12:40 PM #Major_Telecom Onsite Rep: "60-90 seconds!"

12:45 PM GM: "60 seconds!"

...because #Major_Telecom doesn't want its customers being irritated by constant check-ins from reps. This thing with sending people home for inefficiency started soon after that, though.

Anyway, I don't mind reasonable improvements to productivity, and I haven't got a problem with things that make sense. Look, we work for a business which is trying to make money; if you're not making money for the business, you're dead weight. They pay you to help them turn a profit, not to cost them money. That's just how it is.

I have no idea how my efficiency score is as high as it is. Except that I'm pretty anal about being on the damned phone on-time and when I'm supposed to be, rather than talking or wandering around or trying to avoid working. That probably helps.

* * *

In that vein, then, This actually sounds perfect reasonable to me. It really does. Look:
In short: a bunch of the employees on an assembly line walk away from their jobs twice a day, apart from the scheduled break times. The business has a problem with this...not really surprising, as having people step away from an assembly line can mean the whole process grinds to a halt. The article does not say how many employees the company has as a whole, but if the prayer-walkoffs do cause the whole company to lock up, then I can see why this would be a major problem.
He goes on to propose that the employees who walk off the line to pray simply be made to pay restitution to the company for the costs it incurs because of their religious practices.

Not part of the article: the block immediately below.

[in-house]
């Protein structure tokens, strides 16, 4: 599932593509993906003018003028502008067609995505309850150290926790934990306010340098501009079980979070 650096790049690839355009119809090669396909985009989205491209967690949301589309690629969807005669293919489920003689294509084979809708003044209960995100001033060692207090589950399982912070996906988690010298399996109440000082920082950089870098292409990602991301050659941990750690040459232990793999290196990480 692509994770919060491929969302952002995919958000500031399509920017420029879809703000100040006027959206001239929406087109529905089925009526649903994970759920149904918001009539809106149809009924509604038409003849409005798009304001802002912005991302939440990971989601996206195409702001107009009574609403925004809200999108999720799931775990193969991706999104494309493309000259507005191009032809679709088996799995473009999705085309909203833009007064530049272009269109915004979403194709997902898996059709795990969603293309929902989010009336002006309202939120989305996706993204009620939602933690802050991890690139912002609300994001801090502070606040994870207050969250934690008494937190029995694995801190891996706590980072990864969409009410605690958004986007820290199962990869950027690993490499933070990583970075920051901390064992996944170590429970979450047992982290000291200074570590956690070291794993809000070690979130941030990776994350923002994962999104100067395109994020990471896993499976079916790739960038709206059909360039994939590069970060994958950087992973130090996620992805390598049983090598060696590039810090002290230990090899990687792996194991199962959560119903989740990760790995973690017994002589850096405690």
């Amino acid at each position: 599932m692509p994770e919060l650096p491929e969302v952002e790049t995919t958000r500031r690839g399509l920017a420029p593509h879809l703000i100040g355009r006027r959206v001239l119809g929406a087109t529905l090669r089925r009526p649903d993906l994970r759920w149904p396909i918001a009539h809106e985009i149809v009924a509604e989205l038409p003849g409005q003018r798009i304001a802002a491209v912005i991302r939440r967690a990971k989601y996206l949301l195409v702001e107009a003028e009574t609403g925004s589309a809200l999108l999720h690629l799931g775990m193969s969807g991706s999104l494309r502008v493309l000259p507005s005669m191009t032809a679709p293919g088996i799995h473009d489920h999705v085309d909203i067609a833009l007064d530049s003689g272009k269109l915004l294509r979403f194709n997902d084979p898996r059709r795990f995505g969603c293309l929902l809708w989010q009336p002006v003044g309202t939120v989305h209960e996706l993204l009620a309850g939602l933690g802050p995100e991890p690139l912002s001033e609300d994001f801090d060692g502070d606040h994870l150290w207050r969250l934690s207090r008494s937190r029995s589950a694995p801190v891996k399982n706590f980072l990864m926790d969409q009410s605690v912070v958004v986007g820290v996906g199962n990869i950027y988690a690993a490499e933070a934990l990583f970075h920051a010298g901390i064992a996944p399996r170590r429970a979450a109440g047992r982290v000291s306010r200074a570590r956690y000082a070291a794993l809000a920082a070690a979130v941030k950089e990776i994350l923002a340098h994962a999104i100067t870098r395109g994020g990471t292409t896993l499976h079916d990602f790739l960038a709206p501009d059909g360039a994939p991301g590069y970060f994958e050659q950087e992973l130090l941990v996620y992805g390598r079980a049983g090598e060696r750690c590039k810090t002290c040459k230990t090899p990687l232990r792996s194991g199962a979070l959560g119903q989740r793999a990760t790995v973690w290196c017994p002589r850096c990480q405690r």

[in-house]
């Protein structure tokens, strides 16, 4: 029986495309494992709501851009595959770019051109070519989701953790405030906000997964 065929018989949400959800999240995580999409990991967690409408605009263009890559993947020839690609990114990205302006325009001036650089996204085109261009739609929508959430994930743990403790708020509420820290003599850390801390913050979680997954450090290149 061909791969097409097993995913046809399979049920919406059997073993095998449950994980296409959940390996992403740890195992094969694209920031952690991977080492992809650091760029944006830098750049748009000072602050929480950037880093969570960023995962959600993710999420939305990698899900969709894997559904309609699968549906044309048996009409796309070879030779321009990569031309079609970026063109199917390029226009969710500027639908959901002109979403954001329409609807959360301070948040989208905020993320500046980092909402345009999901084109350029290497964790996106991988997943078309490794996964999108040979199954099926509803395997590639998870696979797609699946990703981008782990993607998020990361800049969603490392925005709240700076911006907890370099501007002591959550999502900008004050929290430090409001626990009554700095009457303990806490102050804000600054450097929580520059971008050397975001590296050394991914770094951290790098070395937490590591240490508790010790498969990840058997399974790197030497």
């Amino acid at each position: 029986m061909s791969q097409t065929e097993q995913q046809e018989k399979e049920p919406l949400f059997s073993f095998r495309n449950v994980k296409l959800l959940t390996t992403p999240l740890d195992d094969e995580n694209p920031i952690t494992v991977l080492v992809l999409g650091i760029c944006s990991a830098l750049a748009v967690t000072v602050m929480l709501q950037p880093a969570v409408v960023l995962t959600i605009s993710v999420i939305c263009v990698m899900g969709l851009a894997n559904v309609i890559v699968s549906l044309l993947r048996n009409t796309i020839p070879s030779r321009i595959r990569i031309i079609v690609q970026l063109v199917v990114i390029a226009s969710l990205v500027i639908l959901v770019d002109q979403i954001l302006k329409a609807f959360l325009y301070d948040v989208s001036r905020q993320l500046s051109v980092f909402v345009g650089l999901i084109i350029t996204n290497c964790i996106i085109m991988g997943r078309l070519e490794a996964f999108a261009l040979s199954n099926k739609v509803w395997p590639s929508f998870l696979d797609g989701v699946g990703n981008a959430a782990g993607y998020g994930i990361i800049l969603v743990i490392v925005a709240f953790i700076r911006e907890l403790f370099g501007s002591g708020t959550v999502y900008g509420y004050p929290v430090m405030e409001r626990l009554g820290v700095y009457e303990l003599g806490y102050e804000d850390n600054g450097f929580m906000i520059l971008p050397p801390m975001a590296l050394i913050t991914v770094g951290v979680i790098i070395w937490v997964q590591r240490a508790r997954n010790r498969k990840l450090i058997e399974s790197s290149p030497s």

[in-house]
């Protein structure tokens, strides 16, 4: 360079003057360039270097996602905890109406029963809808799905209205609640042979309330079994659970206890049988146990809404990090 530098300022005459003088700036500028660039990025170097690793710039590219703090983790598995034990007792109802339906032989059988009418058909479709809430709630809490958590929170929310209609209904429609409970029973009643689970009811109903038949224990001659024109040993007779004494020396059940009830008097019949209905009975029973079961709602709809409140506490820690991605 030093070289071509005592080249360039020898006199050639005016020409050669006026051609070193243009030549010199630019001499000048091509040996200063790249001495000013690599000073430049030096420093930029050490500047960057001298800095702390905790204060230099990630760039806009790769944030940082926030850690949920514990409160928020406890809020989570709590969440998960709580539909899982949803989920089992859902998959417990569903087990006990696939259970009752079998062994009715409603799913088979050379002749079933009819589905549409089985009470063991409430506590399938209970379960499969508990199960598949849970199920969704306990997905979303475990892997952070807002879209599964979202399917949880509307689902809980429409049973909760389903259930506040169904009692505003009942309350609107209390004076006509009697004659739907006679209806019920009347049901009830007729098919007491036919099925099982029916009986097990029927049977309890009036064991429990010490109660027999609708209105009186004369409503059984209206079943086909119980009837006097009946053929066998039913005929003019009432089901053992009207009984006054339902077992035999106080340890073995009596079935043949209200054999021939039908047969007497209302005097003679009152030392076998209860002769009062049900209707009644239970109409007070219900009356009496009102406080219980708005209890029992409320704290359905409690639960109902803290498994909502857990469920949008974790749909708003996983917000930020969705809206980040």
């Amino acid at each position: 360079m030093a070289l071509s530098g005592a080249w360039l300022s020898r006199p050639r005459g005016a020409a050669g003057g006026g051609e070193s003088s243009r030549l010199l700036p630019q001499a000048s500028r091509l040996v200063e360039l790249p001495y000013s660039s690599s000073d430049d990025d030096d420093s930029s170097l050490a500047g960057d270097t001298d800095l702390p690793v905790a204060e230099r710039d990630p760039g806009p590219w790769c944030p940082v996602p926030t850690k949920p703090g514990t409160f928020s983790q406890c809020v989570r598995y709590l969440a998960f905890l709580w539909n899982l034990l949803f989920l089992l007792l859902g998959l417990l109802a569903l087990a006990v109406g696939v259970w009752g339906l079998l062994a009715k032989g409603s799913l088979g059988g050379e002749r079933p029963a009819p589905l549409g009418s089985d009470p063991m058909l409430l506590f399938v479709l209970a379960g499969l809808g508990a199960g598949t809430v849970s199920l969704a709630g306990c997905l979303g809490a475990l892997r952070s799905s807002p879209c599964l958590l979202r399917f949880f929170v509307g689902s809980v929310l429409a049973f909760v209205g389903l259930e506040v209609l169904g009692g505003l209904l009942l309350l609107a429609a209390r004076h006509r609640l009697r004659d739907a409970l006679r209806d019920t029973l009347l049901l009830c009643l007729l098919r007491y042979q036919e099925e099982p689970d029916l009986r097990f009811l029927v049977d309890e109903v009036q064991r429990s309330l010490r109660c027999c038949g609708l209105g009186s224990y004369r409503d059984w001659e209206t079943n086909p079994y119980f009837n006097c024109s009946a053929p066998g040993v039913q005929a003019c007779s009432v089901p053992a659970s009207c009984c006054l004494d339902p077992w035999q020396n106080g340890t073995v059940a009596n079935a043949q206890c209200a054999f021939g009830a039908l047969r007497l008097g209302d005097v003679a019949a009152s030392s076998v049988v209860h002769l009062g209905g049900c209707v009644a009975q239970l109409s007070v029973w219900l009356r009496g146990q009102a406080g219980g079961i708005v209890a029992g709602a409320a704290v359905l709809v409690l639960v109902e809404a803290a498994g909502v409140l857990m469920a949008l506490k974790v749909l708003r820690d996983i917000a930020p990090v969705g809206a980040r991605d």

I think that's perfectly reasonable.

One commentor at that link says that muslims must pray five times a day, but not at set times: "do it at home, or GTFO," he suggests.

I think that is perfectly reasonable, too.

In the story he links to, there is this link, about a pagan using a "multicultural" prayer room for his worship of the Norse gods, and being fired because of his "religiously aggravated harassment directed against the Muslim faith".

And yeah: just imagine if it were Christians walking off the job to pray--imagine how little sympathy it would garner from the very same people who are apoplectic that an employer actually expects its workers to do their fucking jobs.

Sick and tired of special treatment for muslims. It's gotta stop.

* * *

NASA needs to get out of the business of developing spacecraft. Just let NASA buy flights from commercial carriers.

* * *

Here are some excellent ideas for amendments to the Constitution. I love them all. They are also politically impossible. *sigh*

* * *

One of my early calls today was from someone who was insane. She wouldn't let me get a word in edgewise and kept yelling at me about how four criminals had broken into her phone and kept changing her voice mail password, and how it was #Major_Telecom's fault, and she always used the same password for everything--gee, you think that's maybe how the "criminals" might be getting into your stuff?--and that she wasn't going to call the police, and blah blah blah etcetera. When I asked for her password I didn't understand it when she said it because she yelled it in a single staccato syllable. She could have said any of about five different words, so I asked her to spell it; and then she yelled at me because I couldn't spell a simple word. I tried to explain to her that because she'd screamed it at me I couldn't understand what she'd said, but I still couldn't get a word in edgewise, and finally she hung up on me.

I just laughed. There really wasn't anything else to be done, there.